A U.S. military base in Manbij, Syria. Photo: DELIL SOULEIMAN/AFP/Getty Images

President Trump surprised allies, adversaries, and even some advisers last Thursday when he said the U.S. would be pulling out of Syria “very soon.” The clearest indications of what happens next came in statements today from Press Secretary Sarah Sanders and Director of National Intelligence Dan Coats.

The bottom line: Sanders confirmed that the Trump administration is taking the idea of pulling out of Syria seriously — but said the anti-ISIS fight isn't finished yet, and there are no immediate plans to withdraw. That shows "the president’s top military advisers ... have succeeded — at least for now — in persuading an impatient commander in chief not to order a quick withdrawal," per the NY Times.

Trump's rationale for pulling out: The U.S. is in Syria to defeat ISIS, and ISIS is very nearly defeated. Sanders echoed those comments, but said the U.S. will remain until the job is done and “consult with our allies and friends regarding future plans."

Consider this: While Trump's administration was discussing potential U.S. withdrawal, the leaders of Iran, Russia and Turkey were holding a press conference saying they plan to rebuild Syria.

Withdrawing from Syria altogether would arguably be Trump's most significant foreign policy step yet, and a break from how he has handled other military conflicts as president.

  • The Afghanistan example: After calling for a withdrawal for years, Trump actually announced a troop increase last year. One concern he cited: setting a timetable for withdrawal would embolden the enemy.
  • Those against withdrawal from Syria argue that the same is true there — pulling out could create a vacuum, and lead either to the re-emergence of ISIS or the emergence of another insurgent force.
  • Meanwhile U.S. adversaries, including Iran, Russia, and the Syrian regime, aren't going anywhere. A U.S. retreat could help them grow their influence in Syria and the wider region.

What's next: Coats said that after Trump's comments there was an “all hands-on deck” conversation about how to proceed in Syria. He said an announcement will be made “relatively soon" on next steps.

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Jerry Falwell Jr. will take an “indefinite leave of absence” from his roles as president and chancellor of Liberty University after posting a photo of himself with unzipped pants and an arm around a woman on social media, according to the school.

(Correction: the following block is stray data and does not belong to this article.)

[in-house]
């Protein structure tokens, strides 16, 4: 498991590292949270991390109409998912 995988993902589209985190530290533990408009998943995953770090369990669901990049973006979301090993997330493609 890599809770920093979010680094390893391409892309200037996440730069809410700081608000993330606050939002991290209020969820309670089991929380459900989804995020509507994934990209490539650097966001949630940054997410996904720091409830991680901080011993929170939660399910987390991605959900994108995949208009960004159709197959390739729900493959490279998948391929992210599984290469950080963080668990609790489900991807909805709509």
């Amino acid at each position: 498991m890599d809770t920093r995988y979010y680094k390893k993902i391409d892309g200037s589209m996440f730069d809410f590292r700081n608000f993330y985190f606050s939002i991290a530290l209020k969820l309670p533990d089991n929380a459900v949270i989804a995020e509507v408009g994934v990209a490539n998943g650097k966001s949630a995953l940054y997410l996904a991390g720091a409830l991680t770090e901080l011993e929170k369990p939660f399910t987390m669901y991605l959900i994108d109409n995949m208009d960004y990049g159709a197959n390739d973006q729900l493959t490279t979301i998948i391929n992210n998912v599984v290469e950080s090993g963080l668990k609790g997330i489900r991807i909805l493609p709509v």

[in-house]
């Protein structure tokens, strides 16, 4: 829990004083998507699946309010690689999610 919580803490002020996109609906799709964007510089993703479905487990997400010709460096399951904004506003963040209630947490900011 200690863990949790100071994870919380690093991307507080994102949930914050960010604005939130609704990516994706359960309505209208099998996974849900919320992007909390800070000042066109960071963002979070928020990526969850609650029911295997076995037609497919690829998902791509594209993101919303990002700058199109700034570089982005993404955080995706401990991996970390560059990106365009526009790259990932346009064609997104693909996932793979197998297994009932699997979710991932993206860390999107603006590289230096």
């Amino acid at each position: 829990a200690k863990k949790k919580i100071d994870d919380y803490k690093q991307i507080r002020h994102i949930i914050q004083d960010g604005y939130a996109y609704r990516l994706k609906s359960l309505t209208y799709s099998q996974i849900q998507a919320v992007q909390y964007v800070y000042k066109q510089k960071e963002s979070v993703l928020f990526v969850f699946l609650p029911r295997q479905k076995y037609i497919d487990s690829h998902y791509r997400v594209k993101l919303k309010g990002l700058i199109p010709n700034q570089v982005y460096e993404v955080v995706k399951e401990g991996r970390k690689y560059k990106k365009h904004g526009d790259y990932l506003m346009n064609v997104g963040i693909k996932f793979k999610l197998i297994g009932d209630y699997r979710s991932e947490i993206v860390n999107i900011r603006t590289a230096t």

The state of play: The picture, which has since been deleted, drew backlash and charges of hypocrisy from conservative political figures because the university's honor code strictly prohibits students from having "sexual relations outside of a biblically-ordained marriage," and recommends they dress with“appropriateness” and “modesty."

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Coronavirus dashboard

Illustration: Sarah Grillo/Axios

  1. Global: Total confirmed cases as of 4 p.m. ET: 19,189,737 — Total deaths: 716,669 — Total recoveries — 11,610,192Map.
  2. U.S.: Total confirmed cases as of 4 p.m. ET: 4,917,050 — Total deaths: 160,702 — Total recoveries: 1,598,624 — Total tests: 59,652,675Map.
  3. Politics: White House recommends Trump issue executive orders on coronavirus aid.
  4. Education: Cuomo says all New York schools can reopen for in-person learning.
  5. Public health: Surgeon general urges flu shots to prevent "double whammy" with coronavirus.
  6. World: Africa records over 1 million coronavirus cases — Gates Foundation puts $150 million behind coronavirus vaccine production.

White House recommends Trump issue executive orders on coronavirus aid

Treasury Secretary Steve Mnuchin (L) and White House Chief of Staff Mark Meadows speak to the media on Capitol Hill. Photo: Mandel Ngan/AFP via Getty Images.

White House chief of staff Mark Meadows and Treasury Secretary Steven Mnuchin said President Trump should sign executive orders unilaterally addressing coronavirus stimulus spending after negotiations with congressional Democrats stalled again on Friday.

Why it matters: Friday was viewed as a self-imposed deadline to negotiate a new relief bill. But after an intense week of negotiations on Capitol Hill, White House and Democratic leadership failed to reach a deal on delivering much needed aid to Americans and businesses.